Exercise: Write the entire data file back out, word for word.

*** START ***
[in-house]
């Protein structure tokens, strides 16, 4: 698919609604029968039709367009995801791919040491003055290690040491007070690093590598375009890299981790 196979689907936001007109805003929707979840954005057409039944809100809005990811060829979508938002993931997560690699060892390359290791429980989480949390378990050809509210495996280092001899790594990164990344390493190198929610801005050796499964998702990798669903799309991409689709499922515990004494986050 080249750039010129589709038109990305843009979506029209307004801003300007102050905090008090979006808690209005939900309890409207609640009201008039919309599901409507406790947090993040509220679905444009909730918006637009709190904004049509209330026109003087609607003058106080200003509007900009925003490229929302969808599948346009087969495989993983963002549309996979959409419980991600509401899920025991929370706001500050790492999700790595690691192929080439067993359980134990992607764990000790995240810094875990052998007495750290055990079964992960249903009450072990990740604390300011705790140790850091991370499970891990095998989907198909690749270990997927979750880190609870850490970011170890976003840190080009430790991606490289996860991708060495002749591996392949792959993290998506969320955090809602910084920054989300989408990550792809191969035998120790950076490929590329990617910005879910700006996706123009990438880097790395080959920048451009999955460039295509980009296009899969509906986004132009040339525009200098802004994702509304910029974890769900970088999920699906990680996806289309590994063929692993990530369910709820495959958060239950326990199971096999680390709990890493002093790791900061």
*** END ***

[in-house]
């Protein structure tokens, strides 16, 4: 698919609604029968039709367009995801791919040491003055290690040491007070690093590598375009890299981790 196979689907936001007109805003929707979840954005057409039944809100809005990811060829979508938002993931997560690699060892390359290791429980989480949390378990050809509210495996280092001899790594990164990344390493190198929610801005050796499964998702990798669903799309991409689709499922515990004494986050 080249750039010129589709038109990305843009979506029209307004801003300007102050905090008090979006808690209005939900309890409207609640009201008039919309599901409507406790947090993040509220679905444009909730918006637009709190904004049509209330026109003087609607003058106080200003509007900009925003490229929302969808599948346009087969495989993983963002549309996979959409419980991600509401899920025991929370706001500050790492999700790595690691192929080439067993359980134990992607764990000790995240810094875990052998007495750290055990079964992960249903009450072990990740604390300011705790140790850091991370499970891990095998989907198909690749270990997927979750880190609870850490970011170890976003840190080009430790991606490289996860991708060495002749591996392949792959993290998506969320955090809602910084920054989300989408990550792809191969035998120790950076490929590329990617910005879910700006996706123009990438880097790395080959920048451009999955460039295509980009296009899969509906986004132009040339525009200098802004994702509304910029974890769900970088999920699906990680996806289309590994063929692993990530369910709820495959958060239950326990199971096999680390709990890493002093790791900061």